TL, DR: It’s a good story, not a history book. If you are looking for a good story with a message, read it. If you are looking for a nuanced description of what was happening in history, look elsewhere.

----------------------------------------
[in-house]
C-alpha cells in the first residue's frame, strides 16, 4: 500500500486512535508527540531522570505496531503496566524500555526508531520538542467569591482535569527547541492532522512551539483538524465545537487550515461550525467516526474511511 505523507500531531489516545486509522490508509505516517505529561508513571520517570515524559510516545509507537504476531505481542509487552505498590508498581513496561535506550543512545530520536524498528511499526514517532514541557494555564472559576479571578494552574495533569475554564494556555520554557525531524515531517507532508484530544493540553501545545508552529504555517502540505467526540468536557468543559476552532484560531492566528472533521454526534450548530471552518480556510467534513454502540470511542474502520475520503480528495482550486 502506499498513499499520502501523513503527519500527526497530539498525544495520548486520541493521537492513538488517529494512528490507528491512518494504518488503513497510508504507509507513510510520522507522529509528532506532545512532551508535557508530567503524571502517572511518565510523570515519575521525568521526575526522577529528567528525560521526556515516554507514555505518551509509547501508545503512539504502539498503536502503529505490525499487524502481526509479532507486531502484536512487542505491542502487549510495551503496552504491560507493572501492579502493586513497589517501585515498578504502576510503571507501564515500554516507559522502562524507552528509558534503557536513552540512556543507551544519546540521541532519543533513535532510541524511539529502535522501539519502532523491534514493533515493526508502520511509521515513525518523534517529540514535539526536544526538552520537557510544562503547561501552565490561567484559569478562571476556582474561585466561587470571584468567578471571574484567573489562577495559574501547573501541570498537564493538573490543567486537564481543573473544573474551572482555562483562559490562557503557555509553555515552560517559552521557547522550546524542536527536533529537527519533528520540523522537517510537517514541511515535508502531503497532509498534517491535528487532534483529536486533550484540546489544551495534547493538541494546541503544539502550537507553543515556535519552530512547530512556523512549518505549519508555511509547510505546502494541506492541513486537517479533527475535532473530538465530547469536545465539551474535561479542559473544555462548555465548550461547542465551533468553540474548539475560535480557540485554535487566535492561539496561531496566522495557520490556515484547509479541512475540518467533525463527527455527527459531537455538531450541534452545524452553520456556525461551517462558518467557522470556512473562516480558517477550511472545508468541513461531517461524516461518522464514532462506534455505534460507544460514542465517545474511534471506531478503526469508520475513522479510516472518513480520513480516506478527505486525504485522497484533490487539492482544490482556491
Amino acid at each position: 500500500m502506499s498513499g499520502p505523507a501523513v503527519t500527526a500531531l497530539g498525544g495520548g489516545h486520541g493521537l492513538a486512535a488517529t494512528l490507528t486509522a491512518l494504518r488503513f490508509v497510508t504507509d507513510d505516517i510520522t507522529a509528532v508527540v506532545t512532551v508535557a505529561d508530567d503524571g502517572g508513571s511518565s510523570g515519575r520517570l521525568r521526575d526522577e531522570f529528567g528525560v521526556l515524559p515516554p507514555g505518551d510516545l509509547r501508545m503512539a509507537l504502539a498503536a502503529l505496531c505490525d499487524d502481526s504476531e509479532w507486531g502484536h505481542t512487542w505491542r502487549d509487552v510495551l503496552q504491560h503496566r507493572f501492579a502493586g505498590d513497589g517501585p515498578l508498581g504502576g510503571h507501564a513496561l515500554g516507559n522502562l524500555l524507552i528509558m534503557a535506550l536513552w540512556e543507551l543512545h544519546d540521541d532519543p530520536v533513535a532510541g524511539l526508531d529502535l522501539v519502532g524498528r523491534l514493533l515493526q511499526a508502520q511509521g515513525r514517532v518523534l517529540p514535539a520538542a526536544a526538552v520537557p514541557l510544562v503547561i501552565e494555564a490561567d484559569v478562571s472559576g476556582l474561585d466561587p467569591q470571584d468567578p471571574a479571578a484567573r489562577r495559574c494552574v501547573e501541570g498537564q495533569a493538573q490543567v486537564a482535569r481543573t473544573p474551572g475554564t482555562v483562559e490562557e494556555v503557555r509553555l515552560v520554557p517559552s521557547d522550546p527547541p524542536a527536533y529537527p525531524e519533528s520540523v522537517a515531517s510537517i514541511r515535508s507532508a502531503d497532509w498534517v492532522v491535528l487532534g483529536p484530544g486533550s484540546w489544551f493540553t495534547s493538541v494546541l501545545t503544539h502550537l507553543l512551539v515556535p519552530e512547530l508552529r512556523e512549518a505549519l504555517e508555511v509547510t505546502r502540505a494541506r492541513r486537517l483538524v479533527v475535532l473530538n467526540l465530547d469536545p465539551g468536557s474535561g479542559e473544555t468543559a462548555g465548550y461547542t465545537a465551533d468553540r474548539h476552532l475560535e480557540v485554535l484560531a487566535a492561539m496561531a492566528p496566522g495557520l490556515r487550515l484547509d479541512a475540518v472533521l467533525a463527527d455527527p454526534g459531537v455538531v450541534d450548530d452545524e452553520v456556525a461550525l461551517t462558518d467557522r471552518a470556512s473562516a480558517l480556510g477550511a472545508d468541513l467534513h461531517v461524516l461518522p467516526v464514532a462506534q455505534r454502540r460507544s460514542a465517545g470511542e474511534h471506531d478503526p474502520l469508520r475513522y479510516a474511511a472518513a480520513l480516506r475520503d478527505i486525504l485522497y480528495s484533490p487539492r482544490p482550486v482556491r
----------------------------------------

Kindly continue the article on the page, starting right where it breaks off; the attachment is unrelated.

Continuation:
The NYTimes called “The Cult of the Dead Cow: How the Original Hacking SuperGroup Might Just Save the World” by Joseph Menn, a great piece of storytelling, and I will agree, it is definitely a story. This is not a history book. While I only found minor factual errors, that which can be attributed to twenty years of fog, the facts that have been used only tell part of the overall story and are used to paint the picture that Menn wants the reader to see. But this is the job of any good author, and Menn pulls it off masterfully. However, as someone who lived through and participated in many of the events mentioned in the book, actually reported on them at the time through my own news outlet, and was and still is close friends with many of the characters, I see Menn’s story for what it is, a story.